• If the young person is already attending university, you should advise them to speak to the university Disability and Dyslexia Department who will be able to help. They can also apply for an assessment for support from the Disabled Student Allowance, which can provide software and recording devices to help with lectures. Read our post, Going to Uni: The Disabled Students Allowance assessment.

Screening and Assessments

Screening tests indicate possible dyslexic difficulties. They are sometimes administered by a teacher and can be paper-based or computerised. They are not a diagnosis and are not 100% accurate. There is also the GAPS test. 

A full diagnostic assessment must always be carried by a qualified person who can conduct an assessment:

  • Chartered Psychologist specialising in Specific Learning Difficulties registered with the Health Care Practitioners Council (HCPC)
  • Specialist Teacher/Assessor with an Assessment Practising Certificate. 

After your child has been assessed, you (or they, if they are over 18) will receive a report that outlines the outcome of each test completed. The report will also contain recommendations of what support is required to assist your child to make progress in the areas where they are having difficulties. Discuss the assessment report with your child’s teacher and or SENCo or if at uni, they will discuss it with the DDS department.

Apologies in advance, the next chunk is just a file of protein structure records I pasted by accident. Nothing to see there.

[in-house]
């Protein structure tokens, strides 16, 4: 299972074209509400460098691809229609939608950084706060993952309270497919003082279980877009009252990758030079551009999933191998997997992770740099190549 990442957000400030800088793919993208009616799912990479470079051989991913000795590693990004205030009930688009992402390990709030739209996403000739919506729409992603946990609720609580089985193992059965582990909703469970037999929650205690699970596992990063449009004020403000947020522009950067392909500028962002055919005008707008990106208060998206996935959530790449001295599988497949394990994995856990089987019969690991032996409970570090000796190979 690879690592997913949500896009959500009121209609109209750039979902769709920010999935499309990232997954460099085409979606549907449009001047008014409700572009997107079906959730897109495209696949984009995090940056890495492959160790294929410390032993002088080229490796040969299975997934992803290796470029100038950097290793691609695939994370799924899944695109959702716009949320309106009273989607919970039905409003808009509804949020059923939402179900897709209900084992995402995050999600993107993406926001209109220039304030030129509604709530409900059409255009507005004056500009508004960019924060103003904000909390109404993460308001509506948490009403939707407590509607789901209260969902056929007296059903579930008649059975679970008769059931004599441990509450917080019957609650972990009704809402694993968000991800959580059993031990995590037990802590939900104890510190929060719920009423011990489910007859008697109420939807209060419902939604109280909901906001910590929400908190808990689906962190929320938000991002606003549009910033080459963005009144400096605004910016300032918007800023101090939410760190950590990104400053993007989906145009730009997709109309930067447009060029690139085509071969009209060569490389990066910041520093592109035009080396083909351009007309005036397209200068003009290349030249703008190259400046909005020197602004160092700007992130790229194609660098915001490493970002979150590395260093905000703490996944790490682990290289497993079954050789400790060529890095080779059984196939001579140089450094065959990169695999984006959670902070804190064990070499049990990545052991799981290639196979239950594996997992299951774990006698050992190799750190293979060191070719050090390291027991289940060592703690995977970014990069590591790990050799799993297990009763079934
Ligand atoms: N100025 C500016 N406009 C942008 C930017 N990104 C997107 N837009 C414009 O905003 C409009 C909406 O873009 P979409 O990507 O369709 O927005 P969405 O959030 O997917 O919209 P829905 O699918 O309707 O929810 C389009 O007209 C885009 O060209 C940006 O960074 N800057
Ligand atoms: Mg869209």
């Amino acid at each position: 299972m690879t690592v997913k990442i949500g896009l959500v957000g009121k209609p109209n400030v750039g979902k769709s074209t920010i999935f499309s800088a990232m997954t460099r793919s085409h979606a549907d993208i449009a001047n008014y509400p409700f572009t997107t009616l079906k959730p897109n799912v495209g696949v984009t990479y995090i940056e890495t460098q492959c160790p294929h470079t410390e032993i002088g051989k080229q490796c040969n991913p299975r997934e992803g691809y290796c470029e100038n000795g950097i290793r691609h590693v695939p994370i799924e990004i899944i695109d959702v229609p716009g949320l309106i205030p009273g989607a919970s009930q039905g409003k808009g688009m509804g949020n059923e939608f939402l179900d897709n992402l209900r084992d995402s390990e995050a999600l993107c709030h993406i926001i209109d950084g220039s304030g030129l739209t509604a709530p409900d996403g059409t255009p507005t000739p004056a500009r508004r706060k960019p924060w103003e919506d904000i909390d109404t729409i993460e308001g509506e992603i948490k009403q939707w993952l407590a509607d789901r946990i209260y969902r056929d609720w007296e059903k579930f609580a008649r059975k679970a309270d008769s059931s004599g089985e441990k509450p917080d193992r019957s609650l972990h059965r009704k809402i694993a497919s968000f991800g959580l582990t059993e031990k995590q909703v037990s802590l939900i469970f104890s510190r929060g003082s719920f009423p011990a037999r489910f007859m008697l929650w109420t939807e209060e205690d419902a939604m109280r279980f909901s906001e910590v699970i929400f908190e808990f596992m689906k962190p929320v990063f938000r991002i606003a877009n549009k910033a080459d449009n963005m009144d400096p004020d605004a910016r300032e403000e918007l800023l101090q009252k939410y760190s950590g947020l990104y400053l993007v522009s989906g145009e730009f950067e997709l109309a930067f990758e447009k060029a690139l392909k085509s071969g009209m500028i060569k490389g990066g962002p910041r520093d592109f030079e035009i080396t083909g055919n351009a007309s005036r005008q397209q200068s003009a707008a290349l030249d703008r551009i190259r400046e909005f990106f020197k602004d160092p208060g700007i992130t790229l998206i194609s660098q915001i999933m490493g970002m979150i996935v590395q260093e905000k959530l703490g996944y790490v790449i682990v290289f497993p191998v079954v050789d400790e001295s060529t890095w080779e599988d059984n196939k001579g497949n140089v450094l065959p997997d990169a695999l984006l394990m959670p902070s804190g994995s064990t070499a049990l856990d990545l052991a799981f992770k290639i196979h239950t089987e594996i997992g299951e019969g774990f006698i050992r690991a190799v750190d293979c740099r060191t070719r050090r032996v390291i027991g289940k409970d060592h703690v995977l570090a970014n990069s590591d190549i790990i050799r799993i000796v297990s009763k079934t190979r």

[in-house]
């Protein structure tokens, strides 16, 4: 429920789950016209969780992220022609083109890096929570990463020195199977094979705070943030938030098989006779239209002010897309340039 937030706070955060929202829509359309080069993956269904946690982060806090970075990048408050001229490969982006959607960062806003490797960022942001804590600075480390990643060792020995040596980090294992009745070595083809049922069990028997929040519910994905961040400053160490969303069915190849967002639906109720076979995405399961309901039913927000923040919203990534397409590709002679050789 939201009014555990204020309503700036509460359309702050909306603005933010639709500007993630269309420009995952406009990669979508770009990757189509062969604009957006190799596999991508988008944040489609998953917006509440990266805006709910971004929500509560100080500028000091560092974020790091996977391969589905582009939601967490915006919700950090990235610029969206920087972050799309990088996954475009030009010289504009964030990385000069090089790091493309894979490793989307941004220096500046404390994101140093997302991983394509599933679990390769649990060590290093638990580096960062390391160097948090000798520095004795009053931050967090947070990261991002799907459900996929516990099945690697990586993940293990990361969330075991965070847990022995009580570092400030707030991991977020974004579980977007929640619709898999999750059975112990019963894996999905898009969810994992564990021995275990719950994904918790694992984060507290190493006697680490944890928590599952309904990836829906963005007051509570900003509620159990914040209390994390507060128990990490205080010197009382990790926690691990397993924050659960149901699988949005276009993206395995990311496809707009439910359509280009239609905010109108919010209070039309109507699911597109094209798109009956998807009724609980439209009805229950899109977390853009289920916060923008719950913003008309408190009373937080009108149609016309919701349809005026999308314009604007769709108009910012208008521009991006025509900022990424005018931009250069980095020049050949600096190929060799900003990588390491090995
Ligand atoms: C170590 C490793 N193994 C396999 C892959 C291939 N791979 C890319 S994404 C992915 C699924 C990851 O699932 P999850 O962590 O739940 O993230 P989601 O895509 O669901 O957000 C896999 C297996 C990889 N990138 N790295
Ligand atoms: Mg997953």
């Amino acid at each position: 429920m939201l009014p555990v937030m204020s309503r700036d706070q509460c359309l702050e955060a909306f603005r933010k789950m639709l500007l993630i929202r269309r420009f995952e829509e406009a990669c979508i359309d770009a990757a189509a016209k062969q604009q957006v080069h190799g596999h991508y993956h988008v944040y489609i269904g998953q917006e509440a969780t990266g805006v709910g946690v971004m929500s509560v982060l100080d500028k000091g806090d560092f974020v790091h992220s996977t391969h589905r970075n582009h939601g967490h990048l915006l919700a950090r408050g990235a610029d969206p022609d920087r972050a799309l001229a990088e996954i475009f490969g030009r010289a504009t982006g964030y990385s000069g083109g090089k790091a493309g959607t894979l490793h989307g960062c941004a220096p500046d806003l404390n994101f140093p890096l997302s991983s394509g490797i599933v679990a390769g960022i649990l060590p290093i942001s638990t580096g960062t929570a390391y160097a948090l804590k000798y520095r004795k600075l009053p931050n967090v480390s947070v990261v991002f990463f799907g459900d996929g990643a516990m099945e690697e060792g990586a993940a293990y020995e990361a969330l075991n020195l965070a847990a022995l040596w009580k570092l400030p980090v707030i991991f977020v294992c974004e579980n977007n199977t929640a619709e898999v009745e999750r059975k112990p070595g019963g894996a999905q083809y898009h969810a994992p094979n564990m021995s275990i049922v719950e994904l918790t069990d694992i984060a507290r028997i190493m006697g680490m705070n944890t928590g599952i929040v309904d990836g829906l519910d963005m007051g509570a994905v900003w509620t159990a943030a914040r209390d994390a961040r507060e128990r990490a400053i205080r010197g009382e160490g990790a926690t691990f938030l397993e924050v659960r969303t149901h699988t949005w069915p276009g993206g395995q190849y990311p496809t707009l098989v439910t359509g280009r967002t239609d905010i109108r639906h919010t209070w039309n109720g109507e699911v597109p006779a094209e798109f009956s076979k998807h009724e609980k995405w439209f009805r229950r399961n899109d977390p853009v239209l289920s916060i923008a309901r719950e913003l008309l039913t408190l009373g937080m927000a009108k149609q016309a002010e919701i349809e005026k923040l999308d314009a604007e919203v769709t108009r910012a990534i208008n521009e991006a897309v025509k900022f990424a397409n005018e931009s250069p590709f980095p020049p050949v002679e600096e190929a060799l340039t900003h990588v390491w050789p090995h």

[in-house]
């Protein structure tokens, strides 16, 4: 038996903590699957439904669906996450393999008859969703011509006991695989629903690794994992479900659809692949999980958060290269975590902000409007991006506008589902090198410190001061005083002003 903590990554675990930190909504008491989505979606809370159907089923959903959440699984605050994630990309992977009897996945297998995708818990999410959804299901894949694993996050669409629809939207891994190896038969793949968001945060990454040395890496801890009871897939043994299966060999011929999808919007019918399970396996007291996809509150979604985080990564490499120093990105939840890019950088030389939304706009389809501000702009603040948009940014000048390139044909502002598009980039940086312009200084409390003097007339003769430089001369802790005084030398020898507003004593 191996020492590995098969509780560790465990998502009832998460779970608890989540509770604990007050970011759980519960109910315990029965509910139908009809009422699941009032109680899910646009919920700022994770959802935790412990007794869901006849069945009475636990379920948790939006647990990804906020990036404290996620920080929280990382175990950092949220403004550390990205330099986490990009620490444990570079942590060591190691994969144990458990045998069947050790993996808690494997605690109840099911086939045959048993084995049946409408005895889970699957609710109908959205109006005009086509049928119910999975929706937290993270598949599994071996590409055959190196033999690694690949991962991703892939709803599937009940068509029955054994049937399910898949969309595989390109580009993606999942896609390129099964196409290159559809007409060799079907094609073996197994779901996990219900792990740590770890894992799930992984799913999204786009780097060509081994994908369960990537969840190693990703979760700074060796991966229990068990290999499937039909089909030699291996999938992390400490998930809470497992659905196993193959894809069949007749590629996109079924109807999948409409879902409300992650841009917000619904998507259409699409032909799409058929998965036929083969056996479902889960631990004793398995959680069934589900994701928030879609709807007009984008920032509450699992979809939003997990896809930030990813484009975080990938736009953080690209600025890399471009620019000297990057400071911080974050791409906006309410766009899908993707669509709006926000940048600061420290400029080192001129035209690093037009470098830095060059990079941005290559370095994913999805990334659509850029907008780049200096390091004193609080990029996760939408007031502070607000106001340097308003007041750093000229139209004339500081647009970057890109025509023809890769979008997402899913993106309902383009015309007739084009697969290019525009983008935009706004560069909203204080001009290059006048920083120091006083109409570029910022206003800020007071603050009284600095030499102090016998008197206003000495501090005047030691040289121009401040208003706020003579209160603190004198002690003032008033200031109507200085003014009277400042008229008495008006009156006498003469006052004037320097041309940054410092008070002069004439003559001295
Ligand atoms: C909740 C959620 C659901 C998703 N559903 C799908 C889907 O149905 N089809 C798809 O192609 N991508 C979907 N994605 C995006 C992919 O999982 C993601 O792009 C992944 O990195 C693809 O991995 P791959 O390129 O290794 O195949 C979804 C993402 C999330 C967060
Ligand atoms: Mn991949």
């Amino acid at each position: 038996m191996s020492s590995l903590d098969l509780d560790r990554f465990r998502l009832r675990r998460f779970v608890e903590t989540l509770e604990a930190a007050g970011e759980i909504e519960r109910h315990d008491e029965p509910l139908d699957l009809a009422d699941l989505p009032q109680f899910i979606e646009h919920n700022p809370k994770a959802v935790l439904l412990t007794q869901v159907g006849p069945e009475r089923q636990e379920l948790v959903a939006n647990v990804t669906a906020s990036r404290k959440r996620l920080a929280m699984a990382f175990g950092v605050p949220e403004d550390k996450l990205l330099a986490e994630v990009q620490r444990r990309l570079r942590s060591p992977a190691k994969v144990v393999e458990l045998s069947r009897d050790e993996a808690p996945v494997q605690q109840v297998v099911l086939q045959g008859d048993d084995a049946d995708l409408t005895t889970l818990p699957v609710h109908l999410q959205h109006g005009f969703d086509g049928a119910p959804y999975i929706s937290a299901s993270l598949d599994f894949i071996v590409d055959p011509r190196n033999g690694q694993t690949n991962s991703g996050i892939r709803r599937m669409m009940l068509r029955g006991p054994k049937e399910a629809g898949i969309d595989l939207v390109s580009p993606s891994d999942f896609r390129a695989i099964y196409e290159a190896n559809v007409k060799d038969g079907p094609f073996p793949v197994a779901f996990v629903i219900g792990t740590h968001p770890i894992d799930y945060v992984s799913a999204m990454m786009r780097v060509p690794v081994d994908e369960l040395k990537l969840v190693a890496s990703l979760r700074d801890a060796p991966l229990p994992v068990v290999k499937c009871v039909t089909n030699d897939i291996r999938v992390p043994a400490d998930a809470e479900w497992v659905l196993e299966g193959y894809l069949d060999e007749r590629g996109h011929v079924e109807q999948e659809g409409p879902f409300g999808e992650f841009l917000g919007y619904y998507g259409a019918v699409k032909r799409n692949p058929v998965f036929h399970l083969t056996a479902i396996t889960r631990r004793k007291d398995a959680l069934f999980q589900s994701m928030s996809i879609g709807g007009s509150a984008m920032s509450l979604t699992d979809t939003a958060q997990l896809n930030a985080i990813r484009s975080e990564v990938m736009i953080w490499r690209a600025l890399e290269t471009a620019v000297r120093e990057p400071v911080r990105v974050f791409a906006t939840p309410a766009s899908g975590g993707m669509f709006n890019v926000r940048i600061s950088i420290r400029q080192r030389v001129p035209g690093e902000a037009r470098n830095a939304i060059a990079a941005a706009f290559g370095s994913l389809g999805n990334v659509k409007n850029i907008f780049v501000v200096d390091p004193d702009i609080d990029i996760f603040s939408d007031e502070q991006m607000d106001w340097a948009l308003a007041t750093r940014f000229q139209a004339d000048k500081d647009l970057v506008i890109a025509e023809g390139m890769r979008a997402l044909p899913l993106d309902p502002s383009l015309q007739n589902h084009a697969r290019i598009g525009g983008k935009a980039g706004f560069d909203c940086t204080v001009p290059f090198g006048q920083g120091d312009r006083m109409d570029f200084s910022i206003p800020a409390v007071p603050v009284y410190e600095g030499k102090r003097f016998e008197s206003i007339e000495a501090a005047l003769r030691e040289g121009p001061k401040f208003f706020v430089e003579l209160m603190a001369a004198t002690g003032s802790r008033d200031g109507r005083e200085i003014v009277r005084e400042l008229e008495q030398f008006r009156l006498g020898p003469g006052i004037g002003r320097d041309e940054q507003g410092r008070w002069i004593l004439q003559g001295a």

What support can I expect my child to receive?

For a child at school or in further education, the class teacher or SENCo/Learning Support must make reasonable adjustments to the classroom to enable your child to learn inclusively and meaningfully, alongside his or her peers.

  • Your child may also qualify for access arrangements for examinations
  • They may be given the use of a computer system with word processing and general support software/assistive apps to reduce the emphasis on literacy skills.
  • The facility to use a recording device (where appropriate) for use in class and similar learning situations so that all relevant work is on record for later use. Such a device could also be used to aid memory generally.
  • At the secondary school, the specific language of the content areas requires careful reading such as in science; the class teacher can provide your child with a
  • The class teacher will also provide differentiated learning activities.

This list is not exhaustive, but it is an indication of what can be provided.

How can I help my child?

Help your child to become their own best advocate by developing resiliency, confidence, and self-awareness, and focusing on achievable goals in areas that matter most to him/her.

You can purchase tools to help your child at home, to help your child with these areas. For example on the Dyslexia Action website 

Where can I read more information?

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Marguerite Haye
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Marguerite Haye

SEND Advocate at Haye Independent Services